• The skin lesions begin as severe oedema of the dermis and hyperaemia of the stratum reticulare, leading to spongiosis and ulceration of the epidermis followed by extensive haemorrhagic necrosis down to the level of the muscle, but usually the lesions are more superficial than those of vibriosis




Method of Diagnosis:

  • Culture of large numbers of motile aeromonad bacteria from typical skin and/or internal lesions
  • Definitive diagnosis of motile aeromonad infection requires biochemical identification of clinically significant numbers of the suspect bacterium in target tissues, with attendant clinical signs
  •  It is important to be certain that this is the primary infectious cause of the problem. Motile Aeromonas spp. are frequent secondary invaders, following channel catfish virus, Rhabdovirus carpio, Aeromonas salmonicida, or other infections
  • Kidney is probably the best organ for isolation; lesions should also be sampled. A culture of four to six fish is advisable to confirm the diagnosis



  1. 1. Eliminate primary cause
  2. Appropriate antibiotic (Oxytetracycline, nifurpirinol, Sulfadimethoxin-ormetoprim)

Environmental improvement, especially reduction of organic pollutant levels and temperature, where possible, and also removal of dead and dying fishes, is a considerable aid to reduction of losses


The condition can usually be controlled by treatment with antibiotics or potentiated sulphonamides, but since affected fish are usually anorexic, parenteral treatment may be necessary, a stressor in itself, as well as improvement in environmental conditions


Aeromonas sobria


Isolated occasionally from haemorrhagic conditions of Indian carps in culture and as a secondary complicating infection in outbreaks of epizootic ulcerative syndrome, and trout in Sweden and France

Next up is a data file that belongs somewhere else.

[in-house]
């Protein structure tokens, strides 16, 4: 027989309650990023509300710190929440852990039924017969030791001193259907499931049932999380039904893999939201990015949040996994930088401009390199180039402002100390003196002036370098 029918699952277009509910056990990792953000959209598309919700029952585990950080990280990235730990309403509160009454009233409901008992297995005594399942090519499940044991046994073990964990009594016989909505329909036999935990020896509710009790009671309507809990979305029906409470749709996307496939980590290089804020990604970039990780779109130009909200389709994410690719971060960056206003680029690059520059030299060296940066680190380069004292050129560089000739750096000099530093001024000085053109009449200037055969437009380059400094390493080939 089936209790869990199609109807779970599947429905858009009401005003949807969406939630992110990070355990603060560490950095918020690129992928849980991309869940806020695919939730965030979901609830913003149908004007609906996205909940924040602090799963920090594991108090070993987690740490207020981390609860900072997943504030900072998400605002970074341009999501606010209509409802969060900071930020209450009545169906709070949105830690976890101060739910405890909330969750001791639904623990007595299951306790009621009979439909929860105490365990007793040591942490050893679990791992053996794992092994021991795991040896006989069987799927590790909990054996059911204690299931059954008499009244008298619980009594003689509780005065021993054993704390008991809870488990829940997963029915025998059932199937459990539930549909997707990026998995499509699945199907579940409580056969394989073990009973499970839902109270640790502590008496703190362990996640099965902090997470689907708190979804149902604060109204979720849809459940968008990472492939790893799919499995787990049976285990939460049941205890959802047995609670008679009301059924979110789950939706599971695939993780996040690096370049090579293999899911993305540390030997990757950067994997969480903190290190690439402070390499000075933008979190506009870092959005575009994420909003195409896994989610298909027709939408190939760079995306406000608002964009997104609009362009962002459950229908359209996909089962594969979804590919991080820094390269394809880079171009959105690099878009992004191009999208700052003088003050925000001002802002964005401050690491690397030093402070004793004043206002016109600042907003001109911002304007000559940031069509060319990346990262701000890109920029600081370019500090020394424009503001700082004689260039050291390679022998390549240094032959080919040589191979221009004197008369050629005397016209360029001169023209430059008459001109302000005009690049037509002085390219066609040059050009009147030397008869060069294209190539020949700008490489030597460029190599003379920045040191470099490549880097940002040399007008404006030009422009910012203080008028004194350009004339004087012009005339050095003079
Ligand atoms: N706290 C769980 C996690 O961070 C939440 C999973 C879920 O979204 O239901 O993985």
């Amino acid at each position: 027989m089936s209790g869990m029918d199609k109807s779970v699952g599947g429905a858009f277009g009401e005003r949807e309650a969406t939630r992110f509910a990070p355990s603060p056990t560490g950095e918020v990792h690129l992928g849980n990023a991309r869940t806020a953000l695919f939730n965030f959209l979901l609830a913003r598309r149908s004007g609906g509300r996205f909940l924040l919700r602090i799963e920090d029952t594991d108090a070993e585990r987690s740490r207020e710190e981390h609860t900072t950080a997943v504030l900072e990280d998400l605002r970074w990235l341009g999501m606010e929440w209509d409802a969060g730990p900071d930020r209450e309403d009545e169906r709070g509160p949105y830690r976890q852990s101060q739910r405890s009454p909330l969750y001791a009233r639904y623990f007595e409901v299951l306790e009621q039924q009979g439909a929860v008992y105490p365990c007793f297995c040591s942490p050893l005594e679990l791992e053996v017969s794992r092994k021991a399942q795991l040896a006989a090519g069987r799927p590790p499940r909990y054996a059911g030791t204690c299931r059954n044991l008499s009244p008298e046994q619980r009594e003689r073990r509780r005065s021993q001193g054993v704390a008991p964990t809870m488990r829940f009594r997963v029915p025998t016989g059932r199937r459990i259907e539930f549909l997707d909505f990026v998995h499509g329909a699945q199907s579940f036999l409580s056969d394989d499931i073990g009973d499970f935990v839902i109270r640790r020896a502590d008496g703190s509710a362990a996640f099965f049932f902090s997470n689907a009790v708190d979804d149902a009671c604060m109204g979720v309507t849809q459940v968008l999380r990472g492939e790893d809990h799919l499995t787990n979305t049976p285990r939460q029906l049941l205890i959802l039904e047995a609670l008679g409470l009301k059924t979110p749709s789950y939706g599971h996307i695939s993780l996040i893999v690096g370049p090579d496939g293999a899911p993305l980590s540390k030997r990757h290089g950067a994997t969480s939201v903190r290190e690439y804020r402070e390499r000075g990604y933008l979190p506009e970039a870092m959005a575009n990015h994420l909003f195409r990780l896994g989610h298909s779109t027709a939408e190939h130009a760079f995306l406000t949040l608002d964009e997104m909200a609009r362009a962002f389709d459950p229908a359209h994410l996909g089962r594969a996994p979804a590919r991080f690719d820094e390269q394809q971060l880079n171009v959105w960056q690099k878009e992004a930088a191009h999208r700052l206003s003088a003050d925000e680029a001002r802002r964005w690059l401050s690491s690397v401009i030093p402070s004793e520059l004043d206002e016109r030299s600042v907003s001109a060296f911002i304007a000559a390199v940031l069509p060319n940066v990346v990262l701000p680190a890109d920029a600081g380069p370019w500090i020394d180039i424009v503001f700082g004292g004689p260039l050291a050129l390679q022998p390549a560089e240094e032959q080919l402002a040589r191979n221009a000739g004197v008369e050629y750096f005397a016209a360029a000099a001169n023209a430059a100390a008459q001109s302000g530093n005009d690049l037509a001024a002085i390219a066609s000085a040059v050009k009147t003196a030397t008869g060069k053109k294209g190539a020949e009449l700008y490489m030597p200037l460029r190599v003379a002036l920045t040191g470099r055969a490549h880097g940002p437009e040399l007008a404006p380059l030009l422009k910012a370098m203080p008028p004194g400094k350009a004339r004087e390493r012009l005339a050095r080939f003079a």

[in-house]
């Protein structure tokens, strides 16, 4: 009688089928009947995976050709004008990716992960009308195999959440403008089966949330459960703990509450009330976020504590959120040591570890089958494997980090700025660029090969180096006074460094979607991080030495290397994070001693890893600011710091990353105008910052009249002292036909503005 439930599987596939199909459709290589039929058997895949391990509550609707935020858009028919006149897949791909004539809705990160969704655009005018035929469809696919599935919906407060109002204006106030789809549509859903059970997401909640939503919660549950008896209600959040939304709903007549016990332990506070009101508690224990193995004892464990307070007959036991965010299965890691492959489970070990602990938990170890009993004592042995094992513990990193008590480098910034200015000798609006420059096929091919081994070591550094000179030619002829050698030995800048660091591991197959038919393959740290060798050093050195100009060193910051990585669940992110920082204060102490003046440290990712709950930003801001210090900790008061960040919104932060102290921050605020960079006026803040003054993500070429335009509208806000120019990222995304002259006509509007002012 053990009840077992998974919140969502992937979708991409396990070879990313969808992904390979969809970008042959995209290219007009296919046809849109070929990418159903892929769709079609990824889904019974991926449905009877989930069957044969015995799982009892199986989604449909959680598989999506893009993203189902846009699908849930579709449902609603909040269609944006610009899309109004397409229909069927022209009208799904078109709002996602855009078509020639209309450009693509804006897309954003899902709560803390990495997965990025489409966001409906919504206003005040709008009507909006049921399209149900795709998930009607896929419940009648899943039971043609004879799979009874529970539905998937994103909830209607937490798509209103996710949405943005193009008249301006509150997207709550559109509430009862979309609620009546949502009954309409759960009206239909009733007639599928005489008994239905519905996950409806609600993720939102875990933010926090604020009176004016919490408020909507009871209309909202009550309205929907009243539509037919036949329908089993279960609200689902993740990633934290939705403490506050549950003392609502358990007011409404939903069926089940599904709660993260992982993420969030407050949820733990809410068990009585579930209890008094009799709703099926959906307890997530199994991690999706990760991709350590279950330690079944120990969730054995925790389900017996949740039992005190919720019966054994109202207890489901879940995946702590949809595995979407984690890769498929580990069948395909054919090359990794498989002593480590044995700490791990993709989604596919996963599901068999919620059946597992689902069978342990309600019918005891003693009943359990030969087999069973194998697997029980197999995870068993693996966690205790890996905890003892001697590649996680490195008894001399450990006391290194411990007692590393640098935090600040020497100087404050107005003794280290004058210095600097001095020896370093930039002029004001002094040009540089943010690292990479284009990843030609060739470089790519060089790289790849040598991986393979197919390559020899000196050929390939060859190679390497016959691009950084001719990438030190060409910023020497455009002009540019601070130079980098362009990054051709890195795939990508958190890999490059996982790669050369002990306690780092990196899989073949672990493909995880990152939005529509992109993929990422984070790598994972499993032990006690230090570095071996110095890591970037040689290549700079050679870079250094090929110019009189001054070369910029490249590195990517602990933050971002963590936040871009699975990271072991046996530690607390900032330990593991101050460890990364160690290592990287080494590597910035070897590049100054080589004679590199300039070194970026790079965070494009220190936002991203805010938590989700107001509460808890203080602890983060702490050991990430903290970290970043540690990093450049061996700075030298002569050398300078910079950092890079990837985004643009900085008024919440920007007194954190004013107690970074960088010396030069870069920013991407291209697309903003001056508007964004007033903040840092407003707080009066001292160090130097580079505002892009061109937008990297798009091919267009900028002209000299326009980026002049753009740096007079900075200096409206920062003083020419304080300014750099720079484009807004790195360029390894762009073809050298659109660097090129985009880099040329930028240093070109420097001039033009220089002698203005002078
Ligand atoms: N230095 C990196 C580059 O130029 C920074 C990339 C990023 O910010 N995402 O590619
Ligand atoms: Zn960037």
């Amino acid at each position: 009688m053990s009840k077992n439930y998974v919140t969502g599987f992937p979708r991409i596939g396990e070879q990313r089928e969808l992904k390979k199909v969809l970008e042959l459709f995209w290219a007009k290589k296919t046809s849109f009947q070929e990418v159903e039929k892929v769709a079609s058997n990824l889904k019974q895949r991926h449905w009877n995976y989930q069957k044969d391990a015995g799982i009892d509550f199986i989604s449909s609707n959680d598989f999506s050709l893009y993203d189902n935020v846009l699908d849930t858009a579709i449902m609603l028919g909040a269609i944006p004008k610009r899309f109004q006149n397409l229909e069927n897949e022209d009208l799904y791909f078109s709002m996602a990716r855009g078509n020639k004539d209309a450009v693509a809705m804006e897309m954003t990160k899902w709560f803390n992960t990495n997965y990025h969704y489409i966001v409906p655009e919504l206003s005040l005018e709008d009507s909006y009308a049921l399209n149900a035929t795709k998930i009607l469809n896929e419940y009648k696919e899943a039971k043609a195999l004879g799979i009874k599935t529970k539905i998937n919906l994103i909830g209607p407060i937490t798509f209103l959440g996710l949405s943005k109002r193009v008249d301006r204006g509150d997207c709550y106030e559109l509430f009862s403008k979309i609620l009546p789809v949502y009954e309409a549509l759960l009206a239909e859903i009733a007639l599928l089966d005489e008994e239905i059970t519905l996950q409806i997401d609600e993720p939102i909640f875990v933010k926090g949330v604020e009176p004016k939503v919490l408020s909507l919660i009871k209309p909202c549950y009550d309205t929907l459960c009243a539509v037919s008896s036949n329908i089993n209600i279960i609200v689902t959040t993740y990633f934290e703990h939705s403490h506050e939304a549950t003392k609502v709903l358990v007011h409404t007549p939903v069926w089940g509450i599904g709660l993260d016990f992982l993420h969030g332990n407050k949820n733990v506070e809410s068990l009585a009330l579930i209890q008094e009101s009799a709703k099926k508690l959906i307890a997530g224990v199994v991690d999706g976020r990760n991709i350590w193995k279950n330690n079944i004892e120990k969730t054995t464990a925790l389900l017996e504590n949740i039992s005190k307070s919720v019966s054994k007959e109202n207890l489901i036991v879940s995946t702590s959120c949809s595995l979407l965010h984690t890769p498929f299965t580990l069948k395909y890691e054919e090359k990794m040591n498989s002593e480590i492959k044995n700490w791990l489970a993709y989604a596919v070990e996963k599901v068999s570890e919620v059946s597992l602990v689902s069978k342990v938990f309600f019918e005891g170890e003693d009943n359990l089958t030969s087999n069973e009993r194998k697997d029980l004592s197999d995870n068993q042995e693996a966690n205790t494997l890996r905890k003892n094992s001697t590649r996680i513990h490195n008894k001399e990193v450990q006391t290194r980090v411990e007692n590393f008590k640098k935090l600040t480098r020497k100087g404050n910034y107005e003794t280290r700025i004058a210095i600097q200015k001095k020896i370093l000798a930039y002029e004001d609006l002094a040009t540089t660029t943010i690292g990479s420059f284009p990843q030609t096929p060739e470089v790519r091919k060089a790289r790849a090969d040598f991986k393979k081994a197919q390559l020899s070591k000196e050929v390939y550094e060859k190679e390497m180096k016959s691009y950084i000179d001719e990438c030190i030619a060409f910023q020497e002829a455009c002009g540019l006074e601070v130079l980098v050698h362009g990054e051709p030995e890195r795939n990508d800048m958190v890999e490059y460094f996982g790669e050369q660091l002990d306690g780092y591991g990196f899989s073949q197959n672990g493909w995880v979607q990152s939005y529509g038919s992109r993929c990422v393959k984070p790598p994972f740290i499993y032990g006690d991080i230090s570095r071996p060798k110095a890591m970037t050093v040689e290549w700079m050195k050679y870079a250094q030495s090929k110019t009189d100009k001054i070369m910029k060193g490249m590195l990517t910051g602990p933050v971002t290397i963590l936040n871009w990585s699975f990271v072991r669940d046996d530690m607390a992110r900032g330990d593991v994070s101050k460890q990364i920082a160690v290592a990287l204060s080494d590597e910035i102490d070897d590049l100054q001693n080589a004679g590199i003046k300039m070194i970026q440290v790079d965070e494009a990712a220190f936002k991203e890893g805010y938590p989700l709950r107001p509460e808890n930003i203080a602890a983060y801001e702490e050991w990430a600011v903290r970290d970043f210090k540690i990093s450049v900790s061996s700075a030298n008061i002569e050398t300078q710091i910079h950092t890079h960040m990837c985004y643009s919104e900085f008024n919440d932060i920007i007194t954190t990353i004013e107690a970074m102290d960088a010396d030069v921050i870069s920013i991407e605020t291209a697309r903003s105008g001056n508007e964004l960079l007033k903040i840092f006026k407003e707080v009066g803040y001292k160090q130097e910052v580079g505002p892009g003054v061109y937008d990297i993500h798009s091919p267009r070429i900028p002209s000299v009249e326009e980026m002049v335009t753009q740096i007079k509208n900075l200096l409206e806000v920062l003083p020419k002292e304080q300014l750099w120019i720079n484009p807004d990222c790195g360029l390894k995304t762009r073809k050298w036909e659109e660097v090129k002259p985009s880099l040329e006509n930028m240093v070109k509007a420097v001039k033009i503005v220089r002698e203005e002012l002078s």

Pond muds and the aquatic environment in general, especially in tropical waters


Typical Gram negative, mono-trichous bacillus with rounded ends. Size is usually 0.3 – 1.0 × 1.0 – 1.5μm


A. sobria is very similar to hydrophila in culture. Principal distinguishing features are that it does not hydrolyse aesculin, cannot grow in KCN broth or utilise L-histidine, L-arginine or L-arabinose and does not ferment salicin


Epizootiology/Clinical Pathology/Treatment

sobria is less frequently isolated from outbreaks of haemorrhagic septicaemia than A. hydrophila but on occasion it has been associated with serious losses in specific epizootics, especially in South and South East Asia, from which it has been isolated in pure culture from moribund Fish

 It has also been associated with serious outbreaks in farmed perch

Clinical pathology:

The clinical pathology of fish affected by Aeromonas sobria is indistinguishable from that of A. hydrophila


As for A. hydrophila


Fig 1. A female brown trout with large haemorrhagic lesion due to Aeromonas hydrophila infection. The lesion has developed into a prolapse of the rectum with secondary Saprolegnia infection.


Fig 2. Chronic Aeromonas sobria infection in

fin of a carp


Fig 3. A. Aeromonas hydrophila skin infection. Channel catfish with shallow ulcer.

  1. B. Channel catfish with Aeromonas hydrophila Note the extensive, relatively deep skin


C. Rainbow trout with motile Aeromonas

Note the reddened, swollen vent.

(A photograph courtesy of A. Mitchell; C photograph courtesy of R. Roberts.)


Fig 4. Severe distention and accumulation of ascites in the abdomen of a goldfish (Carassius auratus) caused by Aeromonas hydrophila. Also note the “washboard” effect of the dermis caused by the

protrusion of scales from the body surface.


Fig 5. Scale protrusion on a carp (Cyprinus carpio) caused by Aeromonas hydrophila.


Fig 6. Growth of yellow colonies that are charcacteristic of Aeromonas hydrophila after incubation on Rimler-Shotts agar.


Fig 7. The appearance of the brown or red spot lesions on the skins of the carp, from which A. hydrophila was isolated.


Fig 8. Aeromonas hydrophila infection in Nile tilapia (Oreochromis niloticus)

a.Darkness in skin with fin rot in caudal and dorsal fins (arrows).

b.Hyperemia at the bases of the pectoral fin (arrow).

c.Large haemorrhagic foci on the parietal surface of the liver (arrows).

d.Greyish white foci on liver (arrows) and enlarged gall bladder filled with emerald-green secretion.


Fig 9. Experience of fish mortalities caused by epidemic clonal strains of Aeromonas hydrophila carrying a lysogenic bacteriophage. A. hydrophila have been reported in channel catfish (Ictalurus punctatus).

Internal signs include generalized hyperemia and petechiation, renomegaly, splenomegaly, mottled livers, cloudy and bloody ascites, and flaccid intestines with intramural hemorrhage.


Fig 10. Aeromonas hydrophila infection in Nile tilapia (Oreochromis niloticus), Liver.

Haemorrhage in liver (E2; HE, 40x).

Degenerative changes in liver (thin arrow) and necrosis of pancreatic cells (thick arrow) (D4; HE, 400x).